Indian Facsimile Books

This is rather interesting. I only ran across it because I was searching ABE for a copy of a very obscure old novel (Etidorhpa by John Uri Lloyd – a once quite legendary but now rather forgotten hollow earth novel from 1895), and hemming over the not particularly good-looking newer editions that various people had re-released into the storm of books that we live among today. Among them, however, were a lot of copies apparently coming from India, illustrated with generic, anonymous place-holder images of leather-bound volumes. And I was puzzled, trying to work out what they were. The prices were not too bad, but the listings looked extremely automated. Mechanised listings with no specifics whatsoever. And in this age of online distrust, I was even wondering whether they could be fake.

It took a bit of digging and chatting with some Indian contacts to find out what was going on here. It seems that it’s basically a POD system that is quite big in the country, basically trawling for versions of old public domain titles in online archives and offering them as facsimile books that are made to order. Not so different to many many other presses who release these older volumes with greater or lesser love and attention. But there was one thing here that was very different. In addition to the usual paperbacks and hardbacks, there were some other versions available – deluxe and super-deluxe editions. Essentially print on demand leatherbound volumes! Again, hand-made to order. And that got my attention very quickly. It’s one thing to dump these old texts lifted from the Internet Archive or wherever into a basic book and launch it out into the world – but these looked good. The pictures were appealing and beautifully classical book porn. I have to say, I was still a bit dubious – not at all sure what I was going to get. Maybe they’d be low quality – maybe put together using weird source PDFs – maybe even fake listings leading to nothing. But in the end, I placed an order for the deluxe edition of that very obscure old novel, figuring that if it turned out to be a disaster, I hadn’t lost so much. The prices were not bad, after all, and by this point, I was really curious.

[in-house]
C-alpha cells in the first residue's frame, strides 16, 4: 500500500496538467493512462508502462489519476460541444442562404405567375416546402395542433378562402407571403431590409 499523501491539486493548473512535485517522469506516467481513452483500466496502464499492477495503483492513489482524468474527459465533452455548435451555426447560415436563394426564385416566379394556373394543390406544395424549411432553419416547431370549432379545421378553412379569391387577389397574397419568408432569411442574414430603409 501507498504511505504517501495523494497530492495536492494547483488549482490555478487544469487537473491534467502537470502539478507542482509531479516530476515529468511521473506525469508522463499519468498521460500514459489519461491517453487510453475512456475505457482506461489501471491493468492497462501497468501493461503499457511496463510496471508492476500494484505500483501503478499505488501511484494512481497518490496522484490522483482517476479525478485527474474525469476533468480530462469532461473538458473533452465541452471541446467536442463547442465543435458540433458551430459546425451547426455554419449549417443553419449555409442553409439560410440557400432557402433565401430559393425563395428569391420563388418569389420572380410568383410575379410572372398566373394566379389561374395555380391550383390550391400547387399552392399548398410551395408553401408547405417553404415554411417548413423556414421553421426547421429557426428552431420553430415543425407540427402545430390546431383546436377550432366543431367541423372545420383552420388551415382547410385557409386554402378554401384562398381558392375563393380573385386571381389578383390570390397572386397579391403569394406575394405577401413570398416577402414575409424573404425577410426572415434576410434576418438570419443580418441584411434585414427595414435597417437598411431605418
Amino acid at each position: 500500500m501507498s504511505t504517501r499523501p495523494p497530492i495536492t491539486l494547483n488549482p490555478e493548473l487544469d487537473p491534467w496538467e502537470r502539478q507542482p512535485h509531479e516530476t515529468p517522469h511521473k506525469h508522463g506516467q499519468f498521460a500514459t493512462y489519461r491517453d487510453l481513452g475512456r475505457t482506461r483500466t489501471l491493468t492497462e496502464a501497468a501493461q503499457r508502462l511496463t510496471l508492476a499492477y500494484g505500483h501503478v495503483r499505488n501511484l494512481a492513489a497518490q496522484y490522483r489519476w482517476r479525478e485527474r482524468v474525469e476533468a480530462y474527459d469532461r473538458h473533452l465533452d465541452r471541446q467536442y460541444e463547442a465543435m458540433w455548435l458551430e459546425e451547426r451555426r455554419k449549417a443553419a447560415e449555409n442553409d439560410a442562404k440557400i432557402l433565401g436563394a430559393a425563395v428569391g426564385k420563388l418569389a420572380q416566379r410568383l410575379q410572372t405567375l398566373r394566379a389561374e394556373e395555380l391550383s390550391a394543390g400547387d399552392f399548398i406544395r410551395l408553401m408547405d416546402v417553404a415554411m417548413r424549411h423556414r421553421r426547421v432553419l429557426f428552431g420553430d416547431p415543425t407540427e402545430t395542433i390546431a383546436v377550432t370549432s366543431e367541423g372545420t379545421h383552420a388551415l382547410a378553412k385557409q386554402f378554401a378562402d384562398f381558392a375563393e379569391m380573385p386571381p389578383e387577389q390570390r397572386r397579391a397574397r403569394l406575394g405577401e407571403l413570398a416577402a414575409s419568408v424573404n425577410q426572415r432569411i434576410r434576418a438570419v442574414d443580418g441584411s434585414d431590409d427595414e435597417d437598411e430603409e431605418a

And then … I waited. I knew they took quite a while to make and send, so I waited – waited as India was suddenly in the news, filled with Covid horror. I was almost starting to think that it might never happen, under the circumstances, my curiosity unanswered and still not knowing what I was dealing with. Until at the height of the Covid outbreak there, it quietly arrived.

And – it’s beautiful! It really is. Subtly different to many other higher-end books, with that hand-made feel. But it feels well-bound so far, the paper is soft and nice – a solid and good-looking volume. And for what it is, the price is really quite appealing. What this company isn’t is a publisher as such … it’s a system for producing facsimiles. BUT, if you want to get hold of a nice copy of an old work, this actually seems a bloody good way to do it. The quality will of course partly depend on the original or the PDF or whatever. Problems with that will be copied right over – but that’s what a facsimile book is, and if one goes into it knowing that then it almost becomes part of the fun. One thing I would advise is, if at all possible, check the PDF first. The company often lists multiple versions of the same title, where their system has found multiple PDFs – and I could be wrong, but I think they copy across the original file names as catalogue entries. That can be awkward in some senses (I’m not sure what to make of “Kepler, Somnium Notes, Rosen” in their catalogue, for instance. IS that Kepler’s very early sci-fi novel? I will research more!), but maybe one can use these to track down and check the original PDF release on the Internet Archive or wherever.

The company is Gyan Books – – and at some point, I must try out one of their cheaper ‘trade’ hardcovers to see just what I get. The super-deluxe edition is even grander, but somewhat outside my wallet.

Published in: on May 22, 2021 at 12:58 pm  Leave a Comment